IBC Conference Looks to the Future, Part 1
July 25, 2011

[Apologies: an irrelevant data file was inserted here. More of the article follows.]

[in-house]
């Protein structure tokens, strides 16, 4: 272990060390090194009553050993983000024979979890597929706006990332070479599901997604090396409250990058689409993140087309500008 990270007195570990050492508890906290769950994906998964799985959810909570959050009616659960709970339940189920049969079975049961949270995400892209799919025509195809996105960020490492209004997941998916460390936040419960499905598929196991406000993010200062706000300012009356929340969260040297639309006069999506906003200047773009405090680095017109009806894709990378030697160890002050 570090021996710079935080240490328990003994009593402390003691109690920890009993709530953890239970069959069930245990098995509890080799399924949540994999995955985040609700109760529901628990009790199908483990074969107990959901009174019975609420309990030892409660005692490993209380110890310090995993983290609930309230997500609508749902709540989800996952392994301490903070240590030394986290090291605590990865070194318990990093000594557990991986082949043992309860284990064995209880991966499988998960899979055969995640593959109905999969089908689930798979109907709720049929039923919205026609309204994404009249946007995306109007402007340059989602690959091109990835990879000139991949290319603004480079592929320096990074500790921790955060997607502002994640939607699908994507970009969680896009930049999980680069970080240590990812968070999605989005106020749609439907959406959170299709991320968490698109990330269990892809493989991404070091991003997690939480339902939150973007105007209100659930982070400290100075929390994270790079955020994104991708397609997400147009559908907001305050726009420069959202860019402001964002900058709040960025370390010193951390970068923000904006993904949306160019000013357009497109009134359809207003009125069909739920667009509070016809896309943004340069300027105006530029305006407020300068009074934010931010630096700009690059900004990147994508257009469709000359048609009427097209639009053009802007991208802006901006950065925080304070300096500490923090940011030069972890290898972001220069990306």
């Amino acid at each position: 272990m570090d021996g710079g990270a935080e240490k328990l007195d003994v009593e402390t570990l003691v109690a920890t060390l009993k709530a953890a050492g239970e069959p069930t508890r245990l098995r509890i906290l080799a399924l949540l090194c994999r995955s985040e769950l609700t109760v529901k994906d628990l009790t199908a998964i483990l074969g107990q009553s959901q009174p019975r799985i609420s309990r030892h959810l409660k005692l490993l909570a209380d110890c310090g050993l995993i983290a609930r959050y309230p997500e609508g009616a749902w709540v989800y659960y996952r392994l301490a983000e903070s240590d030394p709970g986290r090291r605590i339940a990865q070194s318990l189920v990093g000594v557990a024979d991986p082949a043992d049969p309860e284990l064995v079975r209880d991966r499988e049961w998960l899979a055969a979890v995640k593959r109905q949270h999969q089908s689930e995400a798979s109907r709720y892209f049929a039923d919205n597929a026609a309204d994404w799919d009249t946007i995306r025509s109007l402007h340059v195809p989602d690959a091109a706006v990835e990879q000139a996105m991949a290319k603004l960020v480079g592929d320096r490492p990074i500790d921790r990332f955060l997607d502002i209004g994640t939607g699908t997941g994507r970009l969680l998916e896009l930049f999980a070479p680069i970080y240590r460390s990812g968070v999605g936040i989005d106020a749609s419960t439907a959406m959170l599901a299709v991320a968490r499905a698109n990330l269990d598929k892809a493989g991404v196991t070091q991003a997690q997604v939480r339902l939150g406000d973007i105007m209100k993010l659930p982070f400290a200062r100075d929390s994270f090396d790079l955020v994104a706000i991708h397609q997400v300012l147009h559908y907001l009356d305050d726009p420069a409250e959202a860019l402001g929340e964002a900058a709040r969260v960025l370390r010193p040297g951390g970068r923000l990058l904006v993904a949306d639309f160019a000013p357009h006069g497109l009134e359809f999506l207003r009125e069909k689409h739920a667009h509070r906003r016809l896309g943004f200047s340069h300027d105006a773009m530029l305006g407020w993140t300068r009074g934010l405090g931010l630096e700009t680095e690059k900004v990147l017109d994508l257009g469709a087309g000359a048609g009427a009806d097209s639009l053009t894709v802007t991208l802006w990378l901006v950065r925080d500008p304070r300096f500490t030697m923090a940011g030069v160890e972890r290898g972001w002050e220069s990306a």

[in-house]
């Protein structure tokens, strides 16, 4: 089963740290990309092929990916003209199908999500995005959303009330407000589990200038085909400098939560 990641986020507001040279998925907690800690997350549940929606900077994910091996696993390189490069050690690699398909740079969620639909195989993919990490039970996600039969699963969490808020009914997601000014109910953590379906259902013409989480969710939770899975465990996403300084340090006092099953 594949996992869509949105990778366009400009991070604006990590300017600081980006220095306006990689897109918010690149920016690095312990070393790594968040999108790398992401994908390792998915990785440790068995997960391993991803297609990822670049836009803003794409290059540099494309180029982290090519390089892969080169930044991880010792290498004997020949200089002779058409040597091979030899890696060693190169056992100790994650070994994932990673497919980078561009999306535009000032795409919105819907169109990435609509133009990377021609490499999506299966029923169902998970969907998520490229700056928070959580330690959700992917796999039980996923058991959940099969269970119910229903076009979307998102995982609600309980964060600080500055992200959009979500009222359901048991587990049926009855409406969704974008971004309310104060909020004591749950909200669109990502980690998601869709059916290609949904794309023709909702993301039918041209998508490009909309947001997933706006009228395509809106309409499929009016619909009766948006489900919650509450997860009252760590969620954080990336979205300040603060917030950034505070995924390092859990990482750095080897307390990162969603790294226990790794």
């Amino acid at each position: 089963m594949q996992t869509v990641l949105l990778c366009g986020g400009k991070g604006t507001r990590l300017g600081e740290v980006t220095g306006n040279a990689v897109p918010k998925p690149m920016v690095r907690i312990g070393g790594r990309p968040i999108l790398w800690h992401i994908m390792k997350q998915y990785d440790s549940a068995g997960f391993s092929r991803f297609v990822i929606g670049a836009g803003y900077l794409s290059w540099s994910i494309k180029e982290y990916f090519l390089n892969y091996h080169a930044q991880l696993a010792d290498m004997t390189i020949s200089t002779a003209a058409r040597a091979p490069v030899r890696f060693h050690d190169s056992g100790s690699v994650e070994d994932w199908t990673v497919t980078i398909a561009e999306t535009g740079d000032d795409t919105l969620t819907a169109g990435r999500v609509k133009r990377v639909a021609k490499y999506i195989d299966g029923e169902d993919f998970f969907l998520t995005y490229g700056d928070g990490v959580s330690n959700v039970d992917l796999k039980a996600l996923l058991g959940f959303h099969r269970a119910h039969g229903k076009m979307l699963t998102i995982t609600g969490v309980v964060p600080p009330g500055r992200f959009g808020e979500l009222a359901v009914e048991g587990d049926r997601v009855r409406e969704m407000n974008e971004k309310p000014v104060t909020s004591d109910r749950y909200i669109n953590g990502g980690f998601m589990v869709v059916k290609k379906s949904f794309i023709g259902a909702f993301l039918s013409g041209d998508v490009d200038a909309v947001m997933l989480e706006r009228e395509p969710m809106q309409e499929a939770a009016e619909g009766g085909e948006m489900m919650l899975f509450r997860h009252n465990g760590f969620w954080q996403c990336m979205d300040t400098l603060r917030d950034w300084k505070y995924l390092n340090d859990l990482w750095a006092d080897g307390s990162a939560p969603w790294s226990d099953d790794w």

While it’s clear there’s no magic bullet to replacing spot TV advertising as a broadcast revenue model, IBC has gathered some of the industry’s best business minds to thrash out the answer to this and other challenges facing broadcasters as more media sources compete for the consumer’s attention. The conference, which runs from the 8–13 September at the RAI Centre in Amsterdam, has introduced a new Leader’s Summit strand to its programme this year, hosted by respected journalist and broadcaster Andrew Neil. Running Thursday and Friday, the summit sees top business leaders such as Sir Martin Sorrell, founder of ad giant WPP as well as Sky’s COO Mike Darcey discuss what the industry’s businesses leaders need to do to keep pace with the changing media landscape. In light of the recent hacking scandal currently engulfing Rupert Murdoch’s empire, the sessions on “leadership in a digital age” and “demanding managerial challenges” promise to be fascinating. While the summit is an extra cost to delegates and is aimed primarily at business leaders, some of the same issues and faces appear in Thursday morning’s opening keynote “The Future of Broadcasting.” The panel, which includes William H Roedy, former chairman and chief exec of MTV networks, and Luke Johnson, entrepreneur and former Chanel 4 chair, discuss how broadcasters will respond to the dilution of ad revenues and the threat posed by new mobile and Internet delivery platforms. A few years ago Richard Thomson, managing director of the Warner Bros.-owned, U.K.-based production company Wall to Wall, sat in a session at IBC involving file-based workflows and cloud computing. He argued that technology companies get so excited by the potential applications of new technology that they sometimes forget about the users. “While manufacturers have long espoused the benefits of tapeless workflows and virtual computing, it’s our programmes that are at stake—so we’re understandably more cautious and introduce things very gradually,” he says. Now IBC has invited Thomson back to discuss the practicalities of cloud computing and going tapeless —case studies from the coalface. The cloud is one of the key topics at this IBC convention and Thomson examines whether producers are any nearer to embracing new ways of working. Another cloud-computing session kicks off Friday’s programme. Chaired by Paul Drinkwater, a media industry partner at IBM, it looks at the implications of cloud computing on business and the challenges to integrate the cloud with the rest of an operational workflows. Another hotly debated issue in broadcasting involves the distribution of one of the earth’s most sought-after and finite resources—not oil or water, but spectrum. “Broadcast Spectrum—doing more for less,” chaired by Daniel Sauvet-Goichon, DigiTAG’s dvb technical vice chairman, examines the spectrum landscape, explaining why some bands are hotly contested, while others remain relatively unused. Other issues explored in this session include the effect the Defense Spectrum Organization is having on various European nations and what chance there is that regulators can persuade broadcasters to use less spectrum and share the resource with new multimedia operators. Saturday is Connected TV day, another hot topic at IBC this year with several sessions devoted to this subject throughout the conference. Perhaps a good place to start is Saturday’s keynote “Connected TV: Remaking the TV industry—the battle for the home screen,” which boasts a panel attended by representatives from Blinkbox, Sony Corp., Pace and Freest. Traditional broadcasters, pay-TV operators, OTT players such as Blink box and Nettle, as well as Google TV, games consoles and mainstream consumer electronics organizations are all in the fight to be the “home” EPG for viewers. What are the tactics of each of those players and what kind of partnerships might be created as audiences demand more flexibility in how they access, view and interact with content? Sunday is sports day at IBC, which has become something of a tradition in recent years. While there’s no keynote in this part of the programme, there are sessions looking at the online activity involved in next year’s 2012 Olympic games including “Digital Olympics.” There’s also the session “Live Sports Production: From Tape to Tablet” with EVS and Deltatre, which will look at the recent changes in live sports production workflows, the impact of the increase in the number of cameras that cover major sporting events and the move from tape-based to server technology. This session will also explore how technology is enhancing a fan’s experience inside the stadium, delivering rich data and video streams to a variety of devices.
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